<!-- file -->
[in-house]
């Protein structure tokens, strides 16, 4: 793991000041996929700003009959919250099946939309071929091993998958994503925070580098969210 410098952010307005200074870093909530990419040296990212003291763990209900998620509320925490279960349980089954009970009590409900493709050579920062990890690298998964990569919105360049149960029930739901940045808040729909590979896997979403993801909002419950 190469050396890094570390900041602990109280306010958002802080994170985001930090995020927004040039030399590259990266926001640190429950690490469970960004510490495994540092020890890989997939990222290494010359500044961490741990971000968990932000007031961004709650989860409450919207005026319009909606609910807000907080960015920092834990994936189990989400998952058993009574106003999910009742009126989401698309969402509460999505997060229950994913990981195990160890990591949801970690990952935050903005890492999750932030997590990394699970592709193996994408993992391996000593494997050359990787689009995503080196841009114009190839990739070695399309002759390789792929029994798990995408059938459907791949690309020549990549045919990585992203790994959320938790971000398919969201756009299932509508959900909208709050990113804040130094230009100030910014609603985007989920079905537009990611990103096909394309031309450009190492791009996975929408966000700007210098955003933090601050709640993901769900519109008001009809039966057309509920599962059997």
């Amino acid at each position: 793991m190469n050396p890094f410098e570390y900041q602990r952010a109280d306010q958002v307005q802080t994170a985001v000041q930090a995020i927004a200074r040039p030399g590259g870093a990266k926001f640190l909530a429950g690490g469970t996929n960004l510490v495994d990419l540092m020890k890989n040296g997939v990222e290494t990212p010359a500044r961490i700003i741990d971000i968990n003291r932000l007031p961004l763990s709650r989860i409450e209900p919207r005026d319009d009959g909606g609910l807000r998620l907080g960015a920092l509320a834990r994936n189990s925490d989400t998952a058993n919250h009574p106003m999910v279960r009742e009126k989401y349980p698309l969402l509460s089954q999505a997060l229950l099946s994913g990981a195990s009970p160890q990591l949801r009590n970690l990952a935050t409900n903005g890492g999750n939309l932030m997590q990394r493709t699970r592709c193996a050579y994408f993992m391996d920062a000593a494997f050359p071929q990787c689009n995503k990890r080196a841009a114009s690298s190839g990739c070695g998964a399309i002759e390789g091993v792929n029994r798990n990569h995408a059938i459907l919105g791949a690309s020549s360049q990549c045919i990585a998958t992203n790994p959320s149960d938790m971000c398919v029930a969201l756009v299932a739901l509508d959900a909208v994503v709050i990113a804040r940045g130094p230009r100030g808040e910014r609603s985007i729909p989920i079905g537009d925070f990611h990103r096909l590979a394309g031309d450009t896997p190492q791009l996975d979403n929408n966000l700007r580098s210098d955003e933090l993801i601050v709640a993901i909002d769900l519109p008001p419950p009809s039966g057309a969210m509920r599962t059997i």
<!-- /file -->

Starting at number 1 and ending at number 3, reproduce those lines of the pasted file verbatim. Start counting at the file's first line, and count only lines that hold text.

[in-house]
């Protein structure tokens, strides 16, 4: 793991000041996929700003009959919250099946939309071929091993998958994503925070580098969210 410098952010307005200074870093909530990419040296990212003291763990209900998620509320925490279960349980089954009970009590409900493709050579920062990890690298998964990569919105360049149960029930739901940045808040729909590979896997979403993801909002419950 190469050396890094570390900041602990109280306010958002802080994170985001930090995020927004040039030399590259990266926001640190429950690490469970960004510490495994540092020890890989997939990222290494010359500044961490741990971000968990932000007031961004709650989860409450919207005026319009909606609910807000907080960015920092834990994936189990989400998952058993009574106003999910009742009126989401698309969402509460999505997060229950994913990981195990160890990591949801970690990952935050903005890492999750932030997590990394699970592709193996994408993992391996000593494997050359990787689009995503080196841009114009190839990739070695399309002759390789792929029994798990995408059938459907791949690309020549990549045919990585992203790994959320938790971000398919969201756009299932509508959900909208709050990113804040130094230009100030910014609603985007989920079905537009990611990103096909394309031309450009190492791009996975929408966000700007210098955003933090601050709640993901769900519109008001009809039966057309509920599962059997």
């Amino acid at each position: 793991m190469n050396p890094f410098e570390y900041q602990r952010a109280d306010q958002v307005q802080t994170a985001v000041q930090a995020i927004a200074r040039p030399g590259g870093a990266k926001f640190l909530a429950g690490g469970t996929n960004l510490v495994d990419l540092m020890k890989n040296g997939v990222e290494t990212p010359a500044r961490i700003i741990d971000i968990n003291r932000l007031p961004l763990s709650r989860i409450e209900p919207r005026d319009d009959g909606g609910l807000r998620l907080g960015a920092l509320a834990r994936n189990s925490d989400t998952a058993n919250h009574p106003m999910v279960r009742e009126k989401y349980p698309l969402l509460s089954q999505a997060l229950l099946s994913g990981a195990s009970p160890q990591l949801r009590n970690l990952a935050t409900n903005g890492g999750n939309l932030m997590q990394r493709t699970r592709c193996a050579y994408f993992m391996d920062a000593a494997f050359p071929q990787c689009n995503k990890r080196a841009a114009s690298s190839g990739c070695g998964a399309i002759e390789g091993v792929n029994r798990n990569h995408a059938i459907l919105g791949a690309s020549s360049q990549c045919i990585a998958t992203n790994p959320s149960d938790m971000c398919v029930a969201l756009v299932a739901l509508d959900a909208v994503v709050i990113a804040r940045g130094p230009r100030g808040e910014r609603s985007i729909p989920i079905g537009d925070f990611h990103r096909l590979a394309g031309d450009t896997p190492q791009l996975d979403n929408n966000l700007r580098s210098d955003e933090l993801i601050v709640a993901i909002d769900l519109p008001p419950p009809s039966g057309a969210m509920r599962t059997i």